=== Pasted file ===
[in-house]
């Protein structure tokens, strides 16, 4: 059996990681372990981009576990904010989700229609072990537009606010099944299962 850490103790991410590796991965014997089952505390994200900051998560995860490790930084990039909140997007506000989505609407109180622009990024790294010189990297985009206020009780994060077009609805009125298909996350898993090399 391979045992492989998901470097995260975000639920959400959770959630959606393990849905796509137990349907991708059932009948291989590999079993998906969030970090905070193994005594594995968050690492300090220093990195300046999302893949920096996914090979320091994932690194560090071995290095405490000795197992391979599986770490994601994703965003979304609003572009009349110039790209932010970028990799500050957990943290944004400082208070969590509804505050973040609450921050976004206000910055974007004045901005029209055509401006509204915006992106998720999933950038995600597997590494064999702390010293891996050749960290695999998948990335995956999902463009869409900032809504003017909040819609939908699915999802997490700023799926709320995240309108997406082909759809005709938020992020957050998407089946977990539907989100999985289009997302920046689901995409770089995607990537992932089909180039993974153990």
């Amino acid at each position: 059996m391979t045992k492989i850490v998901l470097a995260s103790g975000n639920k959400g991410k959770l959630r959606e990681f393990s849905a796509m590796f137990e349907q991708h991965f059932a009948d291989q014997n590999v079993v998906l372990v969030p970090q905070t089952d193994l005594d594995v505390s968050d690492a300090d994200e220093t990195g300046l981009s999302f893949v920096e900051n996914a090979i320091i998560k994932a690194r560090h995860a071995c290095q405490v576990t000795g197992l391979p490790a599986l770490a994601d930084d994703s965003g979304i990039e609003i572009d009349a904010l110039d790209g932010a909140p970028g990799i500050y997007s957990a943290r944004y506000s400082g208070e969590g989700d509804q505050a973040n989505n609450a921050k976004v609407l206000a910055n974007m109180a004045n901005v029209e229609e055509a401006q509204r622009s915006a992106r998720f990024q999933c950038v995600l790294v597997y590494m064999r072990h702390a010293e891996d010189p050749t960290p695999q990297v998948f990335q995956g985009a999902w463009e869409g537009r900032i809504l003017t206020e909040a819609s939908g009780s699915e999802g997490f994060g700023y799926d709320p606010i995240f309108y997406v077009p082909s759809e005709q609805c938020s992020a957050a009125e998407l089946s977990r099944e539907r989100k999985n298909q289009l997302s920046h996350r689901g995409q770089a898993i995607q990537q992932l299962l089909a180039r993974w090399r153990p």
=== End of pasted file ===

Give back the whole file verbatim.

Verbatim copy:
[in-house]
């Protein structure tokens, strides 16, 4: 059996990681372990981009576990904010989700229609072990537009606010099944299962 850490103790991410590796991965014997089952505390994200900051998560995860490790930084990039909140997007506000989505609407109180622009990024790294010189990297985009206020009780994060077009609805009125298909996350898993090399 391979045992492989998901470097995260975000639920959400959770959630959606393990849905796509137990349907991708059932009948291989590999079993998906969030970090905070193994005594594995968050690492300090220093990195300046999302893949920096996914090979320091994932690194560090071995290095405490000795197992391979599986770490994601994703965003979304609003572009009349110039790209932010970028990799500050957990943290944004400082208070969590509804505050973040609450921050976004206000910055974007004045901005029209055509401006509204915006992106998720999933950038995600597997590494064999702390010293891996050749960290695999998948990335995956999902463009869409900032809504003017909040819609939908699915999802997490700023799926709320995240309108997406082909759809005709938020992020957050998407089946977990539907989100999985289009997302920046689901995409770089995607990537992932089909180039993974153990």
């Amino acid at each position: 059996m391979t045992k492989i850490v998901l470097a995260s103790g975000n639920k959400g991410k959770l959630r959606e990681f393990s849905a796509m590796f137990e349907q991708h991965f059932a009948d291989q014997n590999v079993v998906l372990v969030p970090q905070t089952d193994l005594d594995v505390s968050d690492a300090d994200e220093t990195g300046l981009s999302f893949v920096e900051n996914a090979i320091i998560k994932a690194r560090h995860a071995c290095q405490v576990t000795g197992l391979p490790a599986l770490a994601d930084d994703s965003g979304i990039e609003i572009d009349a904010l110039d790209g932010a909140p970028g990799i500050y997007s957990a943290r944004y506000s400082g208070e969590g989700d509804q505050a973040n989505n609450a921050k976004v609407l206000a910055n974007m109180a004045n901005v029209e229609e055509a401006q509204r622009s915006a992106r998720f990024q999933c950038v995600l790294v597997y590494m064999r072990h702390a010293e891996d010189p050749t960290p695999q990297v998948f990335q995956g985009a999902w463009e869409g537009r900032i809504l003017t206020e909040a819609s939908g009780s699915e999802g997490f994060g700023y799926d709320p606010i995240f309108y997406v077009p082909s759809e005709q609805c938020s992020a957050a009125e998407l089946s977990r099944e539907r989100k999985n298909q289009l997302s920046h996350r689901g995409q770089a898993i995607q990537q992932l299962l089909a180039r993974w090399r153990p």